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The Matrix franchise was one of coolest thing in my childhood. As a kid, it introduced me to the world of sci-fi, cyberpunk and a truckload of pop-cultures.

How could I forget the bullet dodge thingy? (Image source:

Remember the scene where Neo, one of the protagonists, was running to find a safe passage and the agents were chasing him? Neo’s colleague gave him turn-by-turn directions via mobile phone – perhaps that was the first incident of live location tracking experienced by me.

With time, location tracking became a household topic. Companies like Garmin gained monumental success by manufacturing vehicle navigation systems.

The rise of smartphones essentially made a number of gadgets obsolete. Dedicated navigational systems were one of them. The inclusion of GPS chipset inside cell phones eventually reduced the overall cost and brought the advantages to the masses.

Well, I’m not talking about this advantage :P

FYI, the US made GPS (Global Positioning System) is not the only satellite-based radionavigation system. Russia has GLONASS (Global’naya Navigatsionnaya Sputnikovaya Sistema) while the European Union has Galileo.

China’s BeiDou and India’s NAVIC are some of the newer players in this domain. Collectively, they are called Global Navigation Satellite Systems (GNSS).

With the release of Android 7.0 Nougat, Google added official support for multiple GNSS constellations besides GPS. Android can also enhance positional accuracy by using assisted GPS (A-GPS) when satellite signals are poor.

Click/Tap to zoom

Some OEMs, like Xiaomi and OnePlus have rather questionable aGPS implementation in their smartphones. Interested readers should take a look at our articles on this topic.

Another approach to improve location accuracy is to use dual-frequency GNSS. In this case, the receiver can listen more than one radio signal from each satellites on different frequencies. For example, these are L1 and L5 for GPS.

Various GNSS carrier frequencies (Image source: GPS World) (Click/Tap to zoom)

Xiaomi’s Mi 8 was one of the first major Android flagships launched with built-in support for dual frequency GPS. Besides L1 and L5 for GPS, it also supports Galileo’s E1 and E5a.

Samsung is a pioneer in case of adopting cutting edge technologies. However, they allegedly decided to block dual frequency GPS support in 2018’s Galaxy S9/S9+.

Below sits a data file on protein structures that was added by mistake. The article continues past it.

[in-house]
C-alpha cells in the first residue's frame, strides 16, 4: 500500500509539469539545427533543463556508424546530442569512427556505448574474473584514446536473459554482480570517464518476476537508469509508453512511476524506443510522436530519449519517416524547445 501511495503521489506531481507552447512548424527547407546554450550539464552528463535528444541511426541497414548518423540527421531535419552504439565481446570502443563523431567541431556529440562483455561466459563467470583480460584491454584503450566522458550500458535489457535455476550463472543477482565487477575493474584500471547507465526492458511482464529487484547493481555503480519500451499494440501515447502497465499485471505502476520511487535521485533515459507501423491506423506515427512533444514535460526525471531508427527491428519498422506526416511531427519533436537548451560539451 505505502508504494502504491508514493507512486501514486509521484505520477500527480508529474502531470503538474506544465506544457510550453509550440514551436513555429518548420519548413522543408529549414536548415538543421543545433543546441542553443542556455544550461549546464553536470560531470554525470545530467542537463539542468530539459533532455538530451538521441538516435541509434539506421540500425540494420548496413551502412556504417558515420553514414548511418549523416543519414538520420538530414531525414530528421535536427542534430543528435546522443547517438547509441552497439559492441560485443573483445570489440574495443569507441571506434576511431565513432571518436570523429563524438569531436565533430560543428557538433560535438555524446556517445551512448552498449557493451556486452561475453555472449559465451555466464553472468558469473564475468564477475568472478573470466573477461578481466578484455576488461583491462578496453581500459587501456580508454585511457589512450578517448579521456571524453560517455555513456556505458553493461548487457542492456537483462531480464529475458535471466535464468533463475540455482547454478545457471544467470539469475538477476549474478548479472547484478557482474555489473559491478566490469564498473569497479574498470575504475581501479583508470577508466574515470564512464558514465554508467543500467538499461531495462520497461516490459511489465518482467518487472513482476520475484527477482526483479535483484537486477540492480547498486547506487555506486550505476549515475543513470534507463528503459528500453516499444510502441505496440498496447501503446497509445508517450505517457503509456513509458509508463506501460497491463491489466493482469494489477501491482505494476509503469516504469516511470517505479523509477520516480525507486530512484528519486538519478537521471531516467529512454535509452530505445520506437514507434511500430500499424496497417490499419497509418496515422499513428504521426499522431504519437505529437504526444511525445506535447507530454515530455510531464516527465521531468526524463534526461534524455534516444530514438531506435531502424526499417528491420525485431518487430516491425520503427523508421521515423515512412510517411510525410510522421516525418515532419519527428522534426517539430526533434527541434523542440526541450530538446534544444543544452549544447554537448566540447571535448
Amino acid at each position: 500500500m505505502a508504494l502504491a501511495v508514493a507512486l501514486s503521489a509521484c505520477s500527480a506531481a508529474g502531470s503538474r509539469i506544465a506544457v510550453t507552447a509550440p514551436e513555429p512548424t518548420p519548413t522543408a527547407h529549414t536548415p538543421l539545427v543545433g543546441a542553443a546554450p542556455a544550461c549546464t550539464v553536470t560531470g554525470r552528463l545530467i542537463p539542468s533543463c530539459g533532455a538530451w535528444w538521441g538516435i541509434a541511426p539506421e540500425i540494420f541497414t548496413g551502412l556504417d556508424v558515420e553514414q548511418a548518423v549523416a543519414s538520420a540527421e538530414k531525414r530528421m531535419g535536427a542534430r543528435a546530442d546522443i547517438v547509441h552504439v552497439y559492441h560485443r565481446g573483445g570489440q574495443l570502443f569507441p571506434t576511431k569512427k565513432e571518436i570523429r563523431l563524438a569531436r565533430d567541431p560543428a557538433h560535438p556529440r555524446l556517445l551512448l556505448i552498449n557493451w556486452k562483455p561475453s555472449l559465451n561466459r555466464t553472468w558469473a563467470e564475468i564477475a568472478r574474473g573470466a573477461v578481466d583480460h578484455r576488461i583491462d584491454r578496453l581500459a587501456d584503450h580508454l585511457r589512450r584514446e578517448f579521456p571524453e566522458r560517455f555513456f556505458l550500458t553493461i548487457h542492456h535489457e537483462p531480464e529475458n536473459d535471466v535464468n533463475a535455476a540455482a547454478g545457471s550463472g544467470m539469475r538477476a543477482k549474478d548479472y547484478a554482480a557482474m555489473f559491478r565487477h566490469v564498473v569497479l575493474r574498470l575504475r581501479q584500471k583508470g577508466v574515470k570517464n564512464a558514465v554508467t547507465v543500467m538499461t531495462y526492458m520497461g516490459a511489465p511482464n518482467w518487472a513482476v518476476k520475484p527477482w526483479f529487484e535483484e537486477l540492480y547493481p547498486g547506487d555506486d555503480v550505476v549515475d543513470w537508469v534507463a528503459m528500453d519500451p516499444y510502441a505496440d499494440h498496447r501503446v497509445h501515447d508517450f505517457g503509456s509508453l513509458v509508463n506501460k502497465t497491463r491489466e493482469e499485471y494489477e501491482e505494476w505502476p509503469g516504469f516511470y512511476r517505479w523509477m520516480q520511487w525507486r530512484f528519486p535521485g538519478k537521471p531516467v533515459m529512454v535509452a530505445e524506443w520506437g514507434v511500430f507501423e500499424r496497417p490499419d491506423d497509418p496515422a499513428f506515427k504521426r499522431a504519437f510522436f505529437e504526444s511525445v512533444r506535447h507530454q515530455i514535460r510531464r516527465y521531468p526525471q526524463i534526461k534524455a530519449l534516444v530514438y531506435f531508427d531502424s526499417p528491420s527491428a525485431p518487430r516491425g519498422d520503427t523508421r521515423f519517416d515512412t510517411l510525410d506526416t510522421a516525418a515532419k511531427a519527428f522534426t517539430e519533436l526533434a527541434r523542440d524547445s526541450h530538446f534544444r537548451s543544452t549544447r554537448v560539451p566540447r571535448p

Samsung manually forced the chipset to stick with L1 frequency (Click/Tap to zoom)

Samsung generally uses Broadcom made GPS chips in their Exynos powered models, whereas the Snapdragon variants uses Qualcomm’s integrated GNSS receiver.

Interestingly, some of the Exynos platforms do come with an integrated GNSS solution.

Exynos Processor’s GNSS supports diverse global satellite systems including GPS, GLONASS, Galileo and BeiDou. By using longitude, latitude, and altitude information, users will not only enjoy navigation but also various location-based mobile services based on user’s specific location. Notably, with more detailed location information gathered by analyzing WiFi access points, advanced indoor positioning services are also feasible

Back in 2017, Broadcom launched BCM47755 chip with multiple frequency support.

The BCM47755 supports two frequencies (L1+L5), and as a result, achieves lane-level accuracy outdoors and much higher resistance to multipath and reflected signals in urban scenarios, as well as higher interference and jamming immunity.

Upon inspection, the community noticed that the Exynos Galaxy S9/S9+ featured BCM47752 receiver – a mysterious variant of BCM4775x series. In fact, Samsung used the same chipset in 2019’s Galaxy S10 global models.

On the other hand, the Snapdragon 855 powered models received a peculier treatment. The SoC is itself capable of receiving dual frequency GPS signals.


Nevertheless, only Hong Kong based unlocked Snapdragon models are reportedly able to catch dual frequency GPS signals, but not the US models.

Notice the L5 signals (Image source: Cyris Woo)

S10e 9700 has dual gps.


Sean Barbeau, the author of the GPSTest app, is currently maintaining a comprehensive blog post regarding dual frequency GNSS support in Android phones. So far, none of the carrier branded US Galaxy S10 variants supports this feature.

I can unfortunately confirm no L5 signals on a US AT&T Galaxy S10+, SM-G975U. Holding out hope that a software update enables it in the near future!


We can’t find any logical explanation behind this strategy of Samsung. In theory, it can be possible to push an updated version of the location config (gps.xml) via OTA software update and enable this feature, but don’t take my words for it.

Google itself maintains a list of devices that support raw GNSS measurements as well as dual-frequency GNS, and the Galaxy S10 lineup is not even listed there.

Another reason to ditch the carrier branded phones, don’t you think?

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Kingshuk De
896 Posts

I came from a mixed background of Statistics and Computer Science. My research domains included embedded computer systems, mobile computing and delay tolerant networks in post-disaster scenarios. Apart from tinkering with gadgets or building hackintosh, I like to hop on various subreddits and forums like MyDigitalLife and XDA.

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